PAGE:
What Any Catalog Success Reader Should Learn From Zappos.com
Whether they’re great CEOs from good companies, good CEOs from great companies or great CEOs from fantastic companies, these people often don’t want to let the rest of the world know what’s made them or their companies so great. So, it was a joy to sit in on a wonderful presentation by Zappos.com CEO Tony Hsieh during the e-Tail conference in Washington, D.C., on Aug. 8. He openly reeled off 10 truly fascinating ways Zappos has succeeded in its first eight years as a dot-com seller of shoes and apparel.
What does your company have in common with the $800 million Zappos? For all kinds of readers of The Corner View, I’m going out on a limb to guarantee you that regardless of how large or small you are, consumer or B-to-B, catalog, online, retail, etc., there are lessons to be learned from Hsieh’s presentation, and I’ve outlined his 10 key points below in their entirety.
I always welcome your feedback on any issues I explore here, but for this one in particular, if you can’t find at least one usable idea, I want to know. Just click on the comment buttons you can find on our site beside and beneath this column. In the meantime, feast on these...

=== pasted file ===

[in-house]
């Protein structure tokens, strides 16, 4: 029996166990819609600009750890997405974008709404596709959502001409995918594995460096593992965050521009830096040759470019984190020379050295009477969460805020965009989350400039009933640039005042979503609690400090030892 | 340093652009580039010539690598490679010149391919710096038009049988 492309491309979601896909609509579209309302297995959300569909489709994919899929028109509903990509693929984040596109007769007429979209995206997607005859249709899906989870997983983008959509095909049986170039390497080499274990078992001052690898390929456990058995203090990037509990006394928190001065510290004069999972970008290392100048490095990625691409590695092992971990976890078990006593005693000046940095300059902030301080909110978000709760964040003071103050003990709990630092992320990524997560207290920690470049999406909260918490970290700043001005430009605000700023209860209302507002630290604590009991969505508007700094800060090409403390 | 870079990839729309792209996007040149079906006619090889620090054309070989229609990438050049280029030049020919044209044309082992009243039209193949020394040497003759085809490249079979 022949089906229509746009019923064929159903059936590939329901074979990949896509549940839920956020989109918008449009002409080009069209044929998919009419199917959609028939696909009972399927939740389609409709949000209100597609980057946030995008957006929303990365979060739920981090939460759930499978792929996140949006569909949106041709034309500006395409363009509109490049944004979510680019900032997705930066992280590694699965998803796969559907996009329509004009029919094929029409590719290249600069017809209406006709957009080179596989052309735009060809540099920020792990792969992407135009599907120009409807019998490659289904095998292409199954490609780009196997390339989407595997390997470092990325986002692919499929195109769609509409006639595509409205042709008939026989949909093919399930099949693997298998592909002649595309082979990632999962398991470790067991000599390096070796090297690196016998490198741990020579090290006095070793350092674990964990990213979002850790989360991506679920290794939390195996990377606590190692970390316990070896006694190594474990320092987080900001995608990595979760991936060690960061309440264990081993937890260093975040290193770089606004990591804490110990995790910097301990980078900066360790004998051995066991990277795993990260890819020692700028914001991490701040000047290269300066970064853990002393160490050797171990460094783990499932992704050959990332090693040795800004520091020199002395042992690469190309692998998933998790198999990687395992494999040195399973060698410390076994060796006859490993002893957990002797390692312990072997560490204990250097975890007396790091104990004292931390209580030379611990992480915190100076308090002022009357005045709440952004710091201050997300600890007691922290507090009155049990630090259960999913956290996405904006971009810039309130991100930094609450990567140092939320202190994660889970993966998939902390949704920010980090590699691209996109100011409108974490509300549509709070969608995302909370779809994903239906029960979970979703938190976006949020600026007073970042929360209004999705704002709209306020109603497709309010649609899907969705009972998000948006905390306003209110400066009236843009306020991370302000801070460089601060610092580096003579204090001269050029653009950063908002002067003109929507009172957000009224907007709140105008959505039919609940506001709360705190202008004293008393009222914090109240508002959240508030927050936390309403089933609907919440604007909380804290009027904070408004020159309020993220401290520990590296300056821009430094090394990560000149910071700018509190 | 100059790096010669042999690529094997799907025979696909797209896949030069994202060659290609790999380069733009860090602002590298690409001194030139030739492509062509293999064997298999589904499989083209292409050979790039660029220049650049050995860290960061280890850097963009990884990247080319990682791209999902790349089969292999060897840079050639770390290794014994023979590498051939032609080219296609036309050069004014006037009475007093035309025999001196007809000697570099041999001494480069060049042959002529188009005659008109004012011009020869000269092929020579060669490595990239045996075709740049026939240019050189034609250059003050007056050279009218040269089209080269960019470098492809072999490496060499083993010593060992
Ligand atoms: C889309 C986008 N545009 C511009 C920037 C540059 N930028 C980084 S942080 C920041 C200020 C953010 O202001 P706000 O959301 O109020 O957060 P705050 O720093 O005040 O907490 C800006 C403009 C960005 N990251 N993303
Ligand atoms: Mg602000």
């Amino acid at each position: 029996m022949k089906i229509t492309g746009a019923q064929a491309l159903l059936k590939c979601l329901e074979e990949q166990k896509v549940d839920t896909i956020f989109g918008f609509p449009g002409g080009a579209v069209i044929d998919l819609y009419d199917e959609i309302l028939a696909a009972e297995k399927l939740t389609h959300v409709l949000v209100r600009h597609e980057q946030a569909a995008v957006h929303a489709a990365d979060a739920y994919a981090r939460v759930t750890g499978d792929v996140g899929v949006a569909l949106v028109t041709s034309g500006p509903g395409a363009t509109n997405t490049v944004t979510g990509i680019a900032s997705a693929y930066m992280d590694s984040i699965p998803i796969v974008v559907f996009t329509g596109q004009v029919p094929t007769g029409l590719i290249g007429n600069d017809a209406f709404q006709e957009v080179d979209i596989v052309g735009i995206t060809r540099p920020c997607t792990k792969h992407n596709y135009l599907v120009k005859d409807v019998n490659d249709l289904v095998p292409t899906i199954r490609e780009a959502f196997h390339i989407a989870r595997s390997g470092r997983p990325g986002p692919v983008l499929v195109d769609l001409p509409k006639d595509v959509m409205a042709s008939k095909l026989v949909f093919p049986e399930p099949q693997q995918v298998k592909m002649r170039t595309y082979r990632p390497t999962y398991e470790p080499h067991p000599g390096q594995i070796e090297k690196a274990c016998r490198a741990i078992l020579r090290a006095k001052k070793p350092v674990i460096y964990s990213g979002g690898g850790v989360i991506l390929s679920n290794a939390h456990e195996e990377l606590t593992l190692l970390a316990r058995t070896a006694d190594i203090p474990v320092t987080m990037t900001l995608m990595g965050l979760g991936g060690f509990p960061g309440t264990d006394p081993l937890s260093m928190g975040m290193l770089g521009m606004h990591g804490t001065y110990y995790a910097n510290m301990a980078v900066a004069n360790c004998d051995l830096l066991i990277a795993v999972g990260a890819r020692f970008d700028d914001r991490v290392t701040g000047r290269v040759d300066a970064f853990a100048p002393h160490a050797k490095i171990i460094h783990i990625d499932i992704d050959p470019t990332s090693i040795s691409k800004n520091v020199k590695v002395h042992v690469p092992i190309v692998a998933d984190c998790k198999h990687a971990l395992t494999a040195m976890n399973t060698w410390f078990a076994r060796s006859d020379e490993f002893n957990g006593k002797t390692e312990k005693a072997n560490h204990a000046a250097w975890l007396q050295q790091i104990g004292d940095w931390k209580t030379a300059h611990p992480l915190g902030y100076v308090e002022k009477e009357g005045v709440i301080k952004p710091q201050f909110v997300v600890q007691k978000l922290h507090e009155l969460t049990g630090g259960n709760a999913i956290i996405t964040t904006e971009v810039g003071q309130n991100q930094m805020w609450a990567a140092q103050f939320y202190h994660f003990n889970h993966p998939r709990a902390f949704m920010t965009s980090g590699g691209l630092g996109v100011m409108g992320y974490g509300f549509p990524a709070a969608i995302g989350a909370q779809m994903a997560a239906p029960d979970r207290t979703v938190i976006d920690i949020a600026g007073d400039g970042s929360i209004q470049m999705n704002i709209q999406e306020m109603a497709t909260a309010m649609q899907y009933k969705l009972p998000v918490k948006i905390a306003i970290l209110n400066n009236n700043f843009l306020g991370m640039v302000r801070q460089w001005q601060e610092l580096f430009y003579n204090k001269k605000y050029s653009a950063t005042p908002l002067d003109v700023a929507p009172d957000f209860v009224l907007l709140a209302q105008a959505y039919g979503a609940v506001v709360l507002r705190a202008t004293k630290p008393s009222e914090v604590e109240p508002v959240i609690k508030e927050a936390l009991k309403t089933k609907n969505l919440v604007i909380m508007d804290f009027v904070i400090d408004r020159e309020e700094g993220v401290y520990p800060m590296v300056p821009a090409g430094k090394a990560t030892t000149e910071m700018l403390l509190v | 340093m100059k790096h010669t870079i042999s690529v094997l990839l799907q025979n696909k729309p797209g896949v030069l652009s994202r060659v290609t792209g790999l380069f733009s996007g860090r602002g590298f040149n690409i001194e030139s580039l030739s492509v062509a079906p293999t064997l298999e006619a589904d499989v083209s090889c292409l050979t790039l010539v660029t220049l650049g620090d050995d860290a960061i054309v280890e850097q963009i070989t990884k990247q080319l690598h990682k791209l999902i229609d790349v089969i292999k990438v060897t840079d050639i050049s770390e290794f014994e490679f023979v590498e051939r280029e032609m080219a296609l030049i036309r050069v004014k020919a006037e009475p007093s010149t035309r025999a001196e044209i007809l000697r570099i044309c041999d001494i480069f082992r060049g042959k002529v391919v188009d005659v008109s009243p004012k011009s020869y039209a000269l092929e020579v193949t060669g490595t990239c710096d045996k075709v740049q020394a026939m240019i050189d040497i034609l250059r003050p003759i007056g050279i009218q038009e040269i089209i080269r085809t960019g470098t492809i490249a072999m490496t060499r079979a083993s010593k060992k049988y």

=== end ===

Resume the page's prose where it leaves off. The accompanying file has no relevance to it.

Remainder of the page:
1. The e-commerce business is built on repeat customers. “When we first started,” Hsieh said, “we did what every other dot-com did: spent a lot of money on ad campaigns to acquire as many customers as possible. This is a good idea if your goal is to lose as much money as possible. Instead, we started focusing on repeat-customer behavior.”
Zappos increased the percentage of customers who buy again within the next 12 months from 20.5 percent in 2001 to 51.3 percent in 2006, Hsieh shared.
2. Word-of-mouth really works online. “Everybody tells everybody about great experience they have online,” he boldly noted. “We found that out early on about how horrible our service was. But the reverse is true, too.”